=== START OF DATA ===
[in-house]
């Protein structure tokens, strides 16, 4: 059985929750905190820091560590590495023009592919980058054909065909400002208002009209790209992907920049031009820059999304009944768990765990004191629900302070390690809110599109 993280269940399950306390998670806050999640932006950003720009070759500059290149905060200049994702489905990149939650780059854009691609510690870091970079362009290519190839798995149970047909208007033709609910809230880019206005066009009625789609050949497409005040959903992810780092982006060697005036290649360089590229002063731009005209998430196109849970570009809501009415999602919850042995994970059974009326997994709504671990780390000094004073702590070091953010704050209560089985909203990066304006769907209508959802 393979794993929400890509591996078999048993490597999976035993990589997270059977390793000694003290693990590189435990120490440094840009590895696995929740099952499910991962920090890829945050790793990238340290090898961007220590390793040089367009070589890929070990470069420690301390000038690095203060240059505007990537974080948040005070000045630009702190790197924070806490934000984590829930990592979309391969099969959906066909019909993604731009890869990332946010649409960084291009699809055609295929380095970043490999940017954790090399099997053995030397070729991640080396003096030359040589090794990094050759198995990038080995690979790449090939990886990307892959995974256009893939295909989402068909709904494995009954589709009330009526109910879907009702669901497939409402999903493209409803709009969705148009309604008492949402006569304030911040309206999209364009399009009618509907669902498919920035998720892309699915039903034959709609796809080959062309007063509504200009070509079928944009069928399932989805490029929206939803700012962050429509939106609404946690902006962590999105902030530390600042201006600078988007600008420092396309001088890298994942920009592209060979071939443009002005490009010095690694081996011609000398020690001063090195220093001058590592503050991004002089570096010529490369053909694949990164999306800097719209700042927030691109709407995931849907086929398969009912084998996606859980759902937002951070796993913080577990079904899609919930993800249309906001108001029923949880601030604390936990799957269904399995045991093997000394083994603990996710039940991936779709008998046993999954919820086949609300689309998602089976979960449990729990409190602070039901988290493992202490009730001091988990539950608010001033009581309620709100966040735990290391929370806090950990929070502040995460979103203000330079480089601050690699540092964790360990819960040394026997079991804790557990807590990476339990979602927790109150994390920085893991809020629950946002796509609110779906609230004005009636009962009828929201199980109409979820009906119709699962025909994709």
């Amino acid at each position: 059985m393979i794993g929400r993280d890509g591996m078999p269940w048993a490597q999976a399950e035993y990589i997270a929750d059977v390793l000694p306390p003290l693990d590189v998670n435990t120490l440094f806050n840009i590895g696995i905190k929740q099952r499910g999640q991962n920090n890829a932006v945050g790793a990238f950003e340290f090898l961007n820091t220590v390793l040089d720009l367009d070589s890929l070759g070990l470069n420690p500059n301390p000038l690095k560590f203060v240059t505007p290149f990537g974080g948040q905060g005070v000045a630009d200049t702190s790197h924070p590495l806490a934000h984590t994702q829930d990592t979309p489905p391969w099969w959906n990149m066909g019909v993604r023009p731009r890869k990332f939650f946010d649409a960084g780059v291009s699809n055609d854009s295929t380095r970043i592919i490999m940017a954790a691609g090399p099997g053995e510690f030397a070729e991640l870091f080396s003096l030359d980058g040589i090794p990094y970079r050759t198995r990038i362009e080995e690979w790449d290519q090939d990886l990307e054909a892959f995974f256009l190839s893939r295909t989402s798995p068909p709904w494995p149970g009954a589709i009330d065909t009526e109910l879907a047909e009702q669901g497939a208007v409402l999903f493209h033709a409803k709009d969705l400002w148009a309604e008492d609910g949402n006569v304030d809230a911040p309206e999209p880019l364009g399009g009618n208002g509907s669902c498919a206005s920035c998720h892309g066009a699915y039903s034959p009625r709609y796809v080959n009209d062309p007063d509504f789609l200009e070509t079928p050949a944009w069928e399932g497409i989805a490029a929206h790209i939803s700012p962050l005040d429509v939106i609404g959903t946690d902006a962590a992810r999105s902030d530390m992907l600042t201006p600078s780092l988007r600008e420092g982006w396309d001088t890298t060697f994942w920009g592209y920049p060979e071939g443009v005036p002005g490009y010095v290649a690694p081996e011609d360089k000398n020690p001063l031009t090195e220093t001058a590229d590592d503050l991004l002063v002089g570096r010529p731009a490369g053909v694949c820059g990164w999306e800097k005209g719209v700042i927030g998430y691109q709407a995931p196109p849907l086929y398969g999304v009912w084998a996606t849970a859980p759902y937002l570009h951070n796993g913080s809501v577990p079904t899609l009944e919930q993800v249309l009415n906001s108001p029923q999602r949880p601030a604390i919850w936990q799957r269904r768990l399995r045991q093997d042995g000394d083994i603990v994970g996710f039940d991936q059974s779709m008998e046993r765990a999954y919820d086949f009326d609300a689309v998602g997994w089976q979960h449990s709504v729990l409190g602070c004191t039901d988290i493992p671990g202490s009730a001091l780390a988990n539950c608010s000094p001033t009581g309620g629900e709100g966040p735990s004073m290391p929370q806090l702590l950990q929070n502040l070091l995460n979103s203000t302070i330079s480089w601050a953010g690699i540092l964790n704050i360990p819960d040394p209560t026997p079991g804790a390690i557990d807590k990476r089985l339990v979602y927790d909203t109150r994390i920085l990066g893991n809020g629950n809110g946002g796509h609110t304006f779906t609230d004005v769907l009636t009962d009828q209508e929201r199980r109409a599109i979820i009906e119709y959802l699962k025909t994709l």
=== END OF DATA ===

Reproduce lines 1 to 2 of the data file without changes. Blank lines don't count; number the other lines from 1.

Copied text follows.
[in-house]
């Protein structure tokens, strides 16, 4: 059985929750905190820091560590590495023009592919980058054909065909400002208002009209790209992907920049031009820059999304009944768990765990004191629900302070390690809110599109 993280269940399950306390998670806050999640932006950003720009070759500059290149905060200049994702489905990149939650780059854009691609510690870091970079362009290519190839798995149970047909208007033709609910809230880019206005066009009625789609050949497409005040959903992810780092982006060697005036290649360089590229002063731009005209998430196109849970570009809501009415999602919850042995994970059974009326997994709504671990780390000094004073702590070091953010704050209560089985909203990066304006769907209508959802 393979794993929400890509591996078999048993490597999976035993990589997270059977390793000694003290693990590189435990120490440094840009590895696995929740099952499910991962920090890829945050790793990238340290090898961007220590390793040089367009070589890929070990470069420690301390000038690095203060240059505007990537974080948040005070000045630009702190790197924070806490934000984590829930990592979309391969099969959906066909019909993604731009890869990332946010649409960084291009699809055609295929380095970043490999940017954790090399099997053995030397070729991640080396003096030359040589090794990094050759198995990038080995690979790449090939990886990307892959995974256009893939295909989402068909709904494995009954589709009330009526109910879907009702669901497939409402999903493209409803709009969705148009309604008492949402006569304030911040309206999209364009399009009618509907669902498919920035998720892309699915039903034959709609796809080959062309007063509504200009070509079928944009069928399932989805490029929206939803700012962050429509939106609404946690902006962590999105902030530390600042201006600078988007600008420092396309001088890298994942920009592209060979071939443009002005490009010095690694081996011609000398020690001063090195220093001058590592503050991004002089570096010529490369053909694949990164999306800097719209700042927030691109709407995931849907086929398969009912084998996606859980759902937002951070796993913080577990079904899609919930993800249309906001108001029923949880601030604390936990799957269904399995045991093997000394083994603990996710039940991936779709008998046993999954919820086949609300689309998602089976979960449990729990409190602070039901988290493992202490009730001091988990539950608010001033009581309620709100966040735990290391929370806090950990929070502040995460979103203000330079480089601050690699540092964790360990819960040394026997079991804790557990807590990476339990979602927790109150994390920085893991809020629950946002796509609110779906609230004005009636009962009828929201199980109409979820009906119709699962025909994709």